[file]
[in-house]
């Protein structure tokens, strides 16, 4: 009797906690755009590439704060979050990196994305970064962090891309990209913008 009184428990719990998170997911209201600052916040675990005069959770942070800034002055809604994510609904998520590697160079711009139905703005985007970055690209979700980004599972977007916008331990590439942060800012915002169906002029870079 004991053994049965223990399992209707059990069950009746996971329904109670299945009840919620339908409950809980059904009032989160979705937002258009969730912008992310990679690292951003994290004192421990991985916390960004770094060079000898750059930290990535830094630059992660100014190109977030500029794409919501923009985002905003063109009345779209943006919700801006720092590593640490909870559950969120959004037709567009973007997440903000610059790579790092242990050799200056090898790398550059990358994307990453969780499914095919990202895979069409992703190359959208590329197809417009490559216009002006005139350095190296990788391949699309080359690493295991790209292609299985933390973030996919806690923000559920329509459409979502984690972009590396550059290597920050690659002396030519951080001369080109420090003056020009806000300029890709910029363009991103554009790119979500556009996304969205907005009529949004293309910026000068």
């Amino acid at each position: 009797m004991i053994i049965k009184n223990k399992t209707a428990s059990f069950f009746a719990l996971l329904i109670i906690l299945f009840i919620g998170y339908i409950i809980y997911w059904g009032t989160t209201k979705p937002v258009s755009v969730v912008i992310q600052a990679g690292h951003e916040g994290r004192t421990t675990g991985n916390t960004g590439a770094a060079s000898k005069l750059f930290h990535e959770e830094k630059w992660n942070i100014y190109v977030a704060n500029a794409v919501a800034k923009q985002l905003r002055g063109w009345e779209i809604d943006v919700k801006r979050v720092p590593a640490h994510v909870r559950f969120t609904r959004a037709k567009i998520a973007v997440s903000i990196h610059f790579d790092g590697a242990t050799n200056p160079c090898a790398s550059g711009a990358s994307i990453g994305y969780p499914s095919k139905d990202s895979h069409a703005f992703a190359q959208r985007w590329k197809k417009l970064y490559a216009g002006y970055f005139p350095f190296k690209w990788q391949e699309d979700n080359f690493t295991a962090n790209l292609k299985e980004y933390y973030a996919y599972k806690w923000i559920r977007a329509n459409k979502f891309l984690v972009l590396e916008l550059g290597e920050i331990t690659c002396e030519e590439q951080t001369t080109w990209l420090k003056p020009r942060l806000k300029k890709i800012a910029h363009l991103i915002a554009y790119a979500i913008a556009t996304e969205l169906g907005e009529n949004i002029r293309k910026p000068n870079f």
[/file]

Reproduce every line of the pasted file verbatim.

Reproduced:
[in-house]
């Protein structure tokens, strides 16, 4: 009797906690755009590439704060979050990196994305970064962090891309990209913008 009184428990719990998170997911209201600052916040675990005069959770942070800034002055809604994510609904998520590697160079711009139905703005985007970055690209979700980004599972977007916008331990590439942060800012915002169906002029870079 004991053994049965223990399992209707059990069950009746996971329904109670299945009840919620339908409950809980059904009032989160979705937002258009969730912008992310990679690292951003994290004192421990991985916390960004770094060079000898750059930290990535830094630059992660100014190109977030500029794409919501923009985002905003063109009345779209943006919700801006720092590593640490909870559950969120959004037709567009973007997440903000610059790579790092242990050799200056090898790398550059990358994307990453969780499914095919990202895979069409992703190359959208590329197809417009490559216009002006005139350095190296990788391949699309080359690493295991790209292609299985933390973030996919806690923000559920329509459409979502984690972009590396550059290597920050690659002396030519951080001369080109420090003056020009806000300029890709910029363009991103554009790119979500556009996304969205907005009529949004293309910026000068």
């Amino acid at each position: 009797m004991i053994i049965k009184n223990k399992t209707a428990s059990f069950f009746a719990l996971l329904i109670i906690l299945f009840i919620g998170y339908i409950i809980y997911w059904g009032t989160t209201k979705p937002v258009s755009v969730v912008i992310q600052a990679g690292h951003e916040g994290r004192t421990t675990g991985n916390t960004g590439a770094a060079s000898k005069l750059f930290h990535e959770e830094k630059w992660n942070i100014y190109v977030a704060n500029a794409v919501a800034k923009q985002l905003r002055g063109w009345e779209i809604d943006v919700k801006r979050v720092p590593a640490h994510v909870r559950f969120t609904r959004a037709k567009i998520a973007v997440s903000i990196h610059f790579d790092g590697a242990t050799n200056p160079c090898a790398s550059g711009a990358s994307i990453g994305y969780p499914s095919k139905d990202s895979h069409a703005f992703a190359q959208r985007w590329k197809k417009l970064y490559a216009g002006y970055f005139p350095f190296k690209w990788q391949e699309d979700n080359f690493t295991a962090n790209l292609k299985e980004y933390y973030a996919y599972k806690w923000i559920r977007a329509n459409k979502f891309l984690v972009l590396e916008l550059g290597e920050i331990t690659c002396e030519e590439q951080t001369t080109w990209l420090k003056p020009r942060l806000k300029k890709i800012a910029h363009l991103i915002a554009y790119a979500i913008a556009t996304e969205l169906g907005e009529n949004i002029r293309k910026p000068n870079f």